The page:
The other alarm clock is a radio.  My dad bought it for me to have in the hospital so that I could plug in my ipod and listen to Gillian Welch and Low Anthem and Townes Van Zandt and Bon Iver.  When the nurses came in at night to "take my vitals" (a faintly disconcerting expression) and change IV bags, I could mark the time as 1, or 2, or 3am by the nightlight glow.  I had two different possessed wall clocks in the hospital, too.  In the middle of the night they would occasionally start spinning through the minutes and hours like a nightmare dream sequence in a movie, portending some calamity, until they had stolen a full day, and then return to "real" time and stop.

The hospital mattresses are vinyl, sticky and crunchy.  The IV tubing was usually in my right arm; the veins are better there for threading the catheter.  The pillows are also plastic.  The linen is washed in detergents and bleaches so harsh that they are nearly rigid with chemicals.  The whole set up would make a person sweat even without the chemo, but the chemo causes sweats, too, as the body tries desperately to manage the toxin load.  I would wake during the night in a clammy pool and strip off my sodden clothes; I had to be unhooked to do it but that was fine because the nurses were usually there to record numbers and replace the sticky sheets.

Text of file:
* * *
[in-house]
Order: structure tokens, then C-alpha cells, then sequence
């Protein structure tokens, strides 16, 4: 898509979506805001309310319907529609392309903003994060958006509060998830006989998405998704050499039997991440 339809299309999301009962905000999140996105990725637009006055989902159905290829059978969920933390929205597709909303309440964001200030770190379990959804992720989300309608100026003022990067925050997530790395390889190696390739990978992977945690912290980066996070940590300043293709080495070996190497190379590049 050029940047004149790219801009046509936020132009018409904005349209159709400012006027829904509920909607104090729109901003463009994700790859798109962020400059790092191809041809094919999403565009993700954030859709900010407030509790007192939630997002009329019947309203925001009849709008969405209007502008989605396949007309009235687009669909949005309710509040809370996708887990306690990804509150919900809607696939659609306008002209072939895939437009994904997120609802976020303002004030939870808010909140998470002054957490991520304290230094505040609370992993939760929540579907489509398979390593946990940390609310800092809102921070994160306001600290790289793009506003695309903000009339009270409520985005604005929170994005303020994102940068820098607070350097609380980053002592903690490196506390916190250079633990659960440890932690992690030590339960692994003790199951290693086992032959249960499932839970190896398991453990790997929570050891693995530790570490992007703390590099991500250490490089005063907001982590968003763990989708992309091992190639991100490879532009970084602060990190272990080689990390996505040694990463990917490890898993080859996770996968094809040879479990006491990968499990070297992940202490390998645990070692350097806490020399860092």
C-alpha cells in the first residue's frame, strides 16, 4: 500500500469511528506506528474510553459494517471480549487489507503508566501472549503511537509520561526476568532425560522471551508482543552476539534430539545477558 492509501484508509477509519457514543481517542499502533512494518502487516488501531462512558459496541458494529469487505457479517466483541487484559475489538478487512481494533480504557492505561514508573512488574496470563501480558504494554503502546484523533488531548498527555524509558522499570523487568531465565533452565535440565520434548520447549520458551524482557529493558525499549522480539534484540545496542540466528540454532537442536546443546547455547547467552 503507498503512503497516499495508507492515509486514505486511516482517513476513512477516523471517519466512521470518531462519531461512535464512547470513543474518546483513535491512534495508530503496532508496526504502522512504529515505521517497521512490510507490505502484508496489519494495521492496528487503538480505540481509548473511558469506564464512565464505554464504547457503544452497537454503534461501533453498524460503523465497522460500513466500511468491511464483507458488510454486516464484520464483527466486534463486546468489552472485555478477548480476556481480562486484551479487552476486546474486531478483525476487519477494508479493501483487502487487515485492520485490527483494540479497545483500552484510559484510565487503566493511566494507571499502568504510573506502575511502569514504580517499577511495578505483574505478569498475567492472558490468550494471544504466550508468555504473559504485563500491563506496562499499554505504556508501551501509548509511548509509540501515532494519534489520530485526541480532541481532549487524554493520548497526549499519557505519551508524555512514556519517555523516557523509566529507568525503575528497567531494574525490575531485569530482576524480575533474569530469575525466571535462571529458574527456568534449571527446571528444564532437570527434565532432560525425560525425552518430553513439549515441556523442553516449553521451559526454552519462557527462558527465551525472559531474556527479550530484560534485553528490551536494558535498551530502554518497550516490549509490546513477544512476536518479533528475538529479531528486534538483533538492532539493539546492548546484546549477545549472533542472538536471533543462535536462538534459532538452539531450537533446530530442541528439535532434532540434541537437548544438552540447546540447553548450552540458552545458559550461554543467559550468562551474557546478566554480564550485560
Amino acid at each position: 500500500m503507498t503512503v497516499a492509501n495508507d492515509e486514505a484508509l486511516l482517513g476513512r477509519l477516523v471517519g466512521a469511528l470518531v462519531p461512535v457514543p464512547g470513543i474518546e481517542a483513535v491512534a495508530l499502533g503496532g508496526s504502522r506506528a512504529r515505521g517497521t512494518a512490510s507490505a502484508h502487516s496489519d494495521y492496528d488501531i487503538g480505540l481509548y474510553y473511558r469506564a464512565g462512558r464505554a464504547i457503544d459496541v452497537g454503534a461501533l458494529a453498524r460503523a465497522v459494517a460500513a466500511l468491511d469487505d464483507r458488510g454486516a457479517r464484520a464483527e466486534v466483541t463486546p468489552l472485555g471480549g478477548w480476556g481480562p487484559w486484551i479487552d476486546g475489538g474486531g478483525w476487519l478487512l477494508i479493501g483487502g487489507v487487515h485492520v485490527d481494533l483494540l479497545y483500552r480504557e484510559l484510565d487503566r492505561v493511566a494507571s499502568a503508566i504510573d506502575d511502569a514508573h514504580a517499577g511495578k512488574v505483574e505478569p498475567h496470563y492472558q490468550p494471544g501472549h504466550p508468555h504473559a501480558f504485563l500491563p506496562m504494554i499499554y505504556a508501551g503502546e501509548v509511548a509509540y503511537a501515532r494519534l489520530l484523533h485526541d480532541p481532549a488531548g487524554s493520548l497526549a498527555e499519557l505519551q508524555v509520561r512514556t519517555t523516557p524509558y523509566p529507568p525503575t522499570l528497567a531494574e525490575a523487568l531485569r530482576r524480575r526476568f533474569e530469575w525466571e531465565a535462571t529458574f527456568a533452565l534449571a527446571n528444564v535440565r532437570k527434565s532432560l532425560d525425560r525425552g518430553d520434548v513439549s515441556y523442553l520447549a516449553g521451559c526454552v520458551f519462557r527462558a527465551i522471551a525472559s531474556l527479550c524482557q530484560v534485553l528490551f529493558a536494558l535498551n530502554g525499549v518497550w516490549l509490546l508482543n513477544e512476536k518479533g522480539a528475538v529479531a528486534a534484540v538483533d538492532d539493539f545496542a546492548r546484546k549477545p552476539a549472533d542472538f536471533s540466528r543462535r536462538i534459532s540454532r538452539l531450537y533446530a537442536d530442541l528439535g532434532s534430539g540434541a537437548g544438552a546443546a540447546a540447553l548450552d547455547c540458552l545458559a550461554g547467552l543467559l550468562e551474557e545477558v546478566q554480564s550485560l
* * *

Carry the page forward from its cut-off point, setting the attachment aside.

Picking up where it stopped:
That was my bed of autumn leaves.  The woodstove has dried them in this little cottage, and I curl up against a warm body, so startlingly absent from my nights suspended in the click and glow.  It stirs and snuffles; are there any eyelashes like those of one's own sleeping child? 
Sometimes the numbers and letters have to turn sideways or lean over to fit, piling up in the little deadline room that I occasionally visit late at night when sleep has left me but first closed all the doors.  They are taunting me, but I can look at the stars, at my sons, at my husband in the silver glow.  Finally they topple out like clowns from a Volkswagen, spill on the floor, numerous but irrelevant with their rainbow hair and big shoes, and I can go back to sleep.